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Monday, January 28, 2002
Updated: January 29, 12:02 PM ET
Exactly how I Drew it up

By Bob Halloran
Special to Page 2

Vindication is mine! I have been absolved, exonerated and exculpated to the point where I can use big words in a redundant way.

Drew Bledsoe
Drew Bledsoe's numbers weren't great Sunday, but he managed the game brilliantly for the Pats. In other words, he was Bradyesque.
When Drew Bledsoe charged from the bench and hit on three consecutive throws to David Patten, the final one resulting in an 11-yard touchdown and a 14-3 lead for the Patriots in the AFC Championship Game, I proved that white men can jump if properly motivated, and let us not forget -- vindicated. Who knew the Tom Brady bandwagon would have a "BLEDSOE" vanity plate?

Regular readers of Page 2 might recall how I laid out in voluminous detail why Bledsoe should have been given his job back once he was healthy. I called him a future Hall of Famer, and people shook their heads at me as if to say: "What a shame to go so crazy at such a young age. Better take his shoelaces away from him."

But I wasn't crazy. The point then, as it is now, is that Tom Brady was being given far too much credit for the Patriots' success. "He barely contributes" is what I said. Then Brady was selected for the Pro Bowl, and won the Snow Bowl, and I was left with enough egg on my face to make an eyebrow omelet.

But I never intended to disparage Brady. He's a fine, young quarterback who did exactly what was asked of him. He just wasn't asked to do very much.

I liken Brady to a sneeze guard at the salad bar. It's functional, it serves a purpose, and seems like a great idea, but is it really necessary? I mean, how many people were walking up there unable to stop themselves from sneezing into the chickpeas? One day we, as a society, might discover we can get by without the sneeze guard. On Sunday, the Patriots and their fans realized they can get by without Brady.

Tom Brady
Tom Brady is a fine quarterback, but he's not the reason for New England's success.
Now, I'm not here to say I told you so, even though I did. And I'm not here to tell you Bledsoe is the better quarterback, even though he is. And I'm not here to tell you Bledsoe should start in the Super Bowl, even though he should. I'm just here to tell you that the Patriots went 11-3 with Tom Brady as their quarterback for exactly the same reasons that they won the AFC Championship Game with Drew Bledsoe as their quarterback. They are a team. A special team. Especially, their special teams.

Bledsoe didn't win that game for the Patriots on Sunday - though when he came in at the end of the first half, he accomplished in 42 seconds what Brady couldn't do in 29 minutes -- and that was to get the Patriots into the end zone. Without that totally clutch, no-rust performance the Patriots probably don't win that game.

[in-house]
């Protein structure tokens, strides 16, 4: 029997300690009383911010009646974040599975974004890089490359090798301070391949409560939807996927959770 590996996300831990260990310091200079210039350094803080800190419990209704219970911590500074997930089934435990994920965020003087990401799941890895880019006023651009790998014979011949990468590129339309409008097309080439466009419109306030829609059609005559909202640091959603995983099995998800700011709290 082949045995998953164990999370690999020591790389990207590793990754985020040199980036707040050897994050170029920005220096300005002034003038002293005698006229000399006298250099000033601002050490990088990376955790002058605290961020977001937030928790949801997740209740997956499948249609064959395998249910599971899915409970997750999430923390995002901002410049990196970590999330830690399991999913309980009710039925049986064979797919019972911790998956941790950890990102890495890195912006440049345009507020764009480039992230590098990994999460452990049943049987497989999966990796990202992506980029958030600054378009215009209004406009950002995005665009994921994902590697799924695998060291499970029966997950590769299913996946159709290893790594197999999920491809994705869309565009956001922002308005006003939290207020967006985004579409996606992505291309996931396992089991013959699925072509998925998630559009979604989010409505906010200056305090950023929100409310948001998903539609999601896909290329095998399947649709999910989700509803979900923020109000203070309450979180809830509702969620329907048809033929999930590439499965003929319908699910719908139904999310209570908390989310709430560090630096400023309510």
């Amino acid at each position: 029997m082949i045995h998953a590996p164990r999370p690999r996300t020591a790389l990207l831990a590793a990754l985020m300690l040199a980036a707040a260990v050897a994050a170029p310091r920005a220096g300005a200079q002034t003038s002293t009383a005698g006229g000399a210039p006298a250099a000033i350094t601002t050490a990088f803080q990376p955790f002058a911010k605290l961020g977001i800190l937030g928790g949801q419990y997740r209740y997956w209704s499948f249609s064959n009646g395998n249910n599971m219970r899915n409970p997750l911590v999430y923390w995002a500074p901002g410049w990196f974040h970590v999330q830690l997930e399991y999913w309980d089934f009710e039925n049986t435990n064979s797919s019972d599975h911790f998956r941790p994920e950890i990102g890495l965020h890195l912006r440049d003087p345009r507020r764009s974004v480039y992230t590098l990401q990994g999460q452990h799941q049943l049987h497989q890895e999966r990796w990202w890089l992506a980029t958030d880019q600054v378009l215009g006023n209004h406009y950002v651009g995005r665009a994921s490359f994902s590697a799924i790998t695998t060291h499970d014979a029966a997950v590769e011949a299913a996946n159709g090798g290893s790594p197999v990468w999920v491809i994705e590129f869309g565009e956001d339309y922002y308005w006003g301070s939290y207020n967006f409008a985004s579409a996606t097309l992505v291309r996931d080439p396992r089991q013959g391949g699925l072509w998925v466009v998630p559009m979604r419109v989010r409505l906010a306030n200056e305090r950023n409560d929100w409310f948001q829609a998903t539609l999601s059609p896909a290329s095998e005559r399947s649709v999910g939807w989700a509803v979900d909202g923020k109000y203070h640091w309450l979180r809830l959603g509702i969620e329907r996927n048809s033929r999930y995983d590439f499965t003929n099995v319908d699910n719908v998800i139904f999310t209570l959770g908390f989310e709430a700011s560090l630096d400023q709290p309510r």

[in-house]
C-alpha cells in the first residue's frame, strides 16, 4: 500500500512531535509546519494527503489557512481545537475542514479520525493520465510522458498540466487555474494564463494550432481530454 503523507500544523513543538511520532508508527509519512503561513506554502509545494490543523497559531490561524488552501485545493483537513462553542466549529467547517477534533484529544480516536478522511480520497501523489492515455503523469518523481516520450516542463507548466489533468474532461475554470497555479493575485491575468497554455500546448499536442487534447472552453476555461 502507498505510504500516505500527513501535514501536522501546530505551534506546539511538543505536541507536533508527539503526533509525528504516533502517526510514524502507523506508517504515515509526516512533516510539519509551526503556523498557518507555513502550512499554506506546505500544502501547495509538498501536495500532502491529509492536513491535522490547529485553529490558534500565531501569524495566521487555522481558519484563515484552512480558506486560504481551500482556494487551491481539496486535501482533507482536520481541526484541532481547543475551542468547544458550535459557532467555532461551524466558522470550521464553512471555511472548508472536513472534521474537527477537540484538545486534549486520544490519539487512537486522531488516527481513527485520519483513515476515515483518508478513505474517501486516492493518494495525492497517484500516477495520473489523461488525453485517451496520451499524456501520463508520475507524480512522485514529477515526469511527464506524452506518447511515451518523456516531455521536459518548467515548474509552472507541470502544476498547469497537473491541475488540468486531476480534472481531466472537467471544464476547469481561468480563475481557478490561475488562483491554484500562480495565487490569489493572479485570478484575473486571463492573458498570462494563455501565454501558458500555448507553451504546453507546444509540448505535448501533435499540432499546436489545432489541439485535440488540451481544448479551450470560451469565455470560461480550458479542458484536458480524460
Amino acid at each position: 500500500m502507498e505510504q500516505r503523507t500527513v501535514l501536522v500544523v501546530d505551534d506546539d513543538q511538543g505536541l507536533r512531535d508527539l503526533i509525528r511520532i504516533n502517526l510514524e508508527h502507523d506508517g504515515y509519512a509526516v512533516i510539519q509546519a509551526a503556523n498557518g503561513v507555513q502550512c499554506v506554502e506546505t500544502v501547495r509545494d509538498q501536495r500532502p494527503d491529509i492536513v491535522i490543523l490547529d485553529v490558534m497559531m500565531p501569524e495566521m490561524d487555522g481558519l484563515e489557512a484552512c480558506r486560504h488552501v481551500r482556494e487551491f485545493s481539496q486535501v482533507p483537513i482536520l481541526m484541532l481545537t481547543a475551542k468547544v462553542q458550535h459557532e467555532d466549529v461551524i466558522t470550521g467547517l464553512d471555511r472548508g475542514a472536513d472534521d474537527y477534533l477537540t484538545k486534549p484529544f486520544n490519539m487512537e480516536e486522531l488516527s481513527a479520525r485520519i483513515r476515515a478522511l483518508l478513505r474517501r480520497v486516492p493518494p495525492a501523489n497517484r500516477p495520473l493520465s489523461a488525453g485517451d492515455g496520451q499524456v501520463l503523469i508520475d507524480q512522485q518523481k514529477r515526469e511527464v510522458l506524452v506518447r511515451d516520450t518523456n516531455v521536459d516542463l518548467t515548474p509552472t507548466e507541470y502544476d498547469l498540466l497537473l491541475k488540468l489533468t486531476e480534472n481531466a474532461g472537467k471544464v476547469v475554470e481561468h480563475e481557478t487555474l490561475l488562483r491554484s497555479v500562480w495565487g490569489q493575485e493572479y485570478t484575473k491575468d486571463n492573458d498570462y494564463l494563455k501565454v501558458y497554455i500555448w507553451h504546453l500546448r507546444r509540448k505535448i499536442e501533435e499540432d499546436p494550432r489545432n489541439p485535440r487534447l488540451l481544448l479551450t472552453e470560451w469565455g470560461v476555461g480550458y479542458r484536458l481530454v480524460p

But it wasn't Bledsoe anymore than it has been Brady. Bledsoe's numbers: 10-for-21 for 102 yards are not spectacular. What they are is Bradyesque. So clearly, the Patriots won because they scored two touchdowns on special teams, intercepted Kordell Stewart three times, and held the Steeler running backs to just 19 yards on 13 carries.

All that, combined with a quarterback who makes more big plays than big mistakes, is the kind of football the Patriots have played all year. Anybody who talks about the Patriots being a team of destiny is talking stupid!

That's a phrase people use when they can't explain why the Patriots, who don't look as good as other teams on paper, keep winning on the field. Destiny doesn't allow for credit. Destiny is all about being predetermined or inevitable regardless of a team's talent, persistence and hard work. The Patriots are not Destiny's Child. They are simply a great team with a legitimate shot at winning the Super Bowl. "You be sayin' 'No no no no no,' when it's really, 'Yes yes yes yes yes.' "

Drew Bledsoe
Remember, it was Bledsoe who took the Patriots to the Super Bowl in 1997.
The Patriots can beat the Rams! And I think they would have beaten them in their mid-November meeting in Foxboro, if Brady had played well. The young gun finished with a typical 185-yard day, but with an atypical two interceptions. The first one gave the Rams the ball on the Patriots 18-yard line, and St. Louis scored a touchdown three plays later. Then, with the score 14-10 in the third quarter, the Patriots defense recovered a Kurt Warner fumble at the St. Louis 45-yard line. On the very next play, Brady was picked off by London Fletcher. The Patriots lost a very winnable game, 24-17.

This week the 103.5 million-dollar question will be: Who will start at quarterback for the Patriots? And the answer should be the same one it should have been two months ago: Drew Bledsoe.

Keep these things in mind. 1.) Of the first 14 offensive plays with Bledsoe in the game, 13 were pass plays. The Patriots put the ball in his hands and said go win it, and he did. And 2.) Steelers safety Lee Flowers, who knocked Brady out of the game said: "Nobody on our sideline was celebrating when Brady went out."

Opposing teams know what Bledsoe's about, and now so do the Patriots and their Bledsoe-bashing fans. Many of those fans, like coach Bill Belichick determined Brady is the better quarterback. Do they also believe that 80 percent of Brady is better than a three time Pro Bowler who has now led his team to the Super Bowl twice?

Bob Halloran is an anchorman for ESPNEWS.